The channels on both sides of Hog Island come together at its point, which is also the point of reference for the Horn’s Hook southern boundary. The islands, like several others here, such as Randall’s and Ward’s, were collectively called “Minnehanonck” by the east-shore resident Canarsie.
One island was sold to the Dutch by Seyseys, Chief of the Marechkawik branch of the Canarsie in 1637; only in 1973 did it come to be known as “Roosevelt” in honor of the late namesake president, Franklin Delano Roosevelt.
Horn’s Hook and surrounding land was under the supervision of Chief Willem, leader of the Rechgawawank, who answered to the Weeqaueskeck[xv] of the Wappingers Confederacy to the north. Because of his strong leadership skills, he shared chiefly duties at times with Oritami on behalf of the great “canton,” as the Dutch labeled it. Willem and Chief Oritami served as negotiators for the Lenape natives to forge the Peace Treaty of August 30th, 1645. Along with Minqua Sachemack, a Susquehannock, they formed the triumvirate of a great commonwealth, which came to govern the Hudson Valley from Staten Island north to Bear Mountain in association with the Mohicans. All share the Mohicanituck (mo-hee-KAN-i-tuck) or North River, soon to be called the Hudson, after the Dutch-sponsored Englishman.
There are several small plum bush-lined tributaries around Hell’s Gate most of which were later channeled through underground pipes. One was called Sunkisq, opposite today’s Roosevelt Island, that the Dutch transliterated as Sunswick, “Sunny Encampment.”[xvi] There it meets the East River just 2500 feet away from Horn’s Hook. Another waterway runs right by Gracie Mansion, while to the north (at 108th Street), is a large east-west stream where the Rechewanis lived on both sides with its source known now as Morningside Park at 125th. Just above is a village called Conykeekst (kon-ee-KEEKST).[xvii]
Nieuw Stad Creek is another tributary, which meets the East River at a Canarsie village just below Roosevelt Island, named ultimately after the “new town” of Elmhurst located in Queens. On the south it is fed by English Kill and Whale Creek, and on the north by Maspeth (MAS-peth, Bad Water) Creek and Dutch Kills.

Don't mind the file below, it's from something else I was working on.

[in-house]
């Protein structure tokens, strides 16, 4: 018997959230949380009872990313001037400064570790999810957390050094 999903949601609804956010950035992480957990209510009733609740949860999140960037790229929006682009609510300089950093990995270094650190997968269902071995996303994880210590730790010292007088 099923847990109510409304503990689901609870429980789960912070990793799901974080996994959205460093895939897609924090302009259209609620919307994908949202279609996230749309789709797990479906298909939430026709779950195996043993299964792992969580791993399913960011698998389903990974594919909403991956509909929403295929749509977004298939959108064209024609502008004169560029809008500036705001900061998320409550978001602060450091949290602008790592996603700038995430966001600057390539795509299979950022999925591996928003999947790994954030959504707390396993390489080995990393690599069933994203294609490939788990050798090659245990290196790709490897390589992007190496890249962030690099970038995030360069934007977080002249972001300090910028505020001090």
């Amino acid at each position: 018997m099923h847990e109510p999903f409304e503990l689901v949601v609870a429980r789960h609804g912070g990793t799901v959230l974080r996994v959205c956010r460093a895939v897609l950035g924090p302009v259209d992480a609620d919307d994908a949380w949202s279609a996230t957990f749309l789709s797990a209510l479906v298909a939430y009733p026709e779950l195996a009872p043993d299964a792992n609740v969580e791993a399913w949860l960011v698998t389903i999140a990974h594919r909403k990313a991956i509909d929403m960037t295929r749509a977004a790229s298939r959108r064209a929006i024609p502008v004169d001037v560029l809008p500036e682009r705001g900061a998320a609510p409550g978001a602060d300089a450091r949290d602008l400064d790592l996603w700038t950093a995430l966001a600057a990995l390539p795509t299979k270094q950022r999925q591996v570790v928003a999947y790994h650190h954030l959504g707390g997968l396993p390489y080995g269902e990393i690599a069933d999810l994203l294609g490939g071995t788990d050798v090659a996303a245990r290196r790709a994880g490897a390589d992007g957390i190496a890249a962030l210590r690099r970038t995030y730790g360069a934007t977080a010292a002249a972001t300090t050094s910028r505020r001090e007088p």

There are also several nearby trails. Just behind Horn’s Hook is “the Path to the Wading Place,” a major trade route. The name derives from a shallow place in the Harlem River at a village called Shorrakin, where it was best to traverse, which one day will become Harlem River Park at 128th Street. The sandy territory between the East River and the Path to the Wading Place (roughly Third Avenue), is that of the Rechgawank sachemdom, part of the Wappingers Confederacy, including the land at Horn’s Hook.
There is a modest shoreside trail too which a grooved stone axe found at 77th Street at the FDR Drive serves to summon the memory of the original “New Yorkers.” Another path led across Manhattan ending at a shoreline landing on the Hudson soon known as Stryker Bay, while a hilly third wound up to today’s 94th Street to the village of Konaandekong village. This village was the home of another Sunkskwa or female sachem, as the Dutch village name means “The King’s Queen,” or perhaps “Queen, then King.”[xviii]
This historically transformational yet rarely explored dislocating contact endures in the place names themselves, offering a glimpse to visitors today, whether digital or live, of the lively and complex culture that thrived at this place for as many as 50,000 years before the Dutch West India Company arrived to colonize.
Descendant of the Mi’kmaq People of the northeastern woodlands
Director of the Center for Algonquian Culture since 1998
[i] On August 30th, 1645, Kieft celebrated the treaty he made with Oratami, leader of the Tappan Commonwealth and sachem of the Hackensack, with a three cannon salute, “in honor of the solemn peace.” The brass six pound cannon exploded and gunman Jacobsen Roy’s arm was permanently injured. Council Minutes, Vol IV, translation, p. 263. Volume_IV_-_Council_Minutes_1638-1649.pdf (newnetherlandinstitute.org)
[ii] Feb 4th, 1644 Sybolt as defendant versus Jochim Kersteede (p. 212); May 25th 1644 Sybolt as plaintiff (p. 218); Jan. 5th, 1645 Sybolt as defendant versus Isaac Allerton (p. 254); June 7th, 1645 Sybolt as defendant versus Nicholas Coorn, asks for more time to pay for tiles (p. 314) Sept. 13. 1646. Sybolt as plaintiff suing Rouloff Jansen, apparently in error (p. 340); Nov. 30th, 1646, Sybolt as plaintiff, suing Jan Haes for damage to clapboards, to pay immediately under threat of imprisonment. (p. 348); Jan. 16th, 1647 Sybolt versus Cornelius Tonissen over money (p.356), at least seven different legal disputes with his fellow Dutchmen over money, etc.
[iii] Various spellings, this one is from the Council Minutes of New Netherlands, vol. IV., translated into English. The Dutch sea captain Adriaen Block it called Helle Gadt, or clear opening, but then changed to Heil Gadt, Gates of Hell, after a few annoying encounters with it. The ship he sailed through Heil Gadt was the Onrust, or “Restless,” an obvious reference to the accursed “Flying Dutchman,” and the first seagoing ship built in North America, with Lenape labor.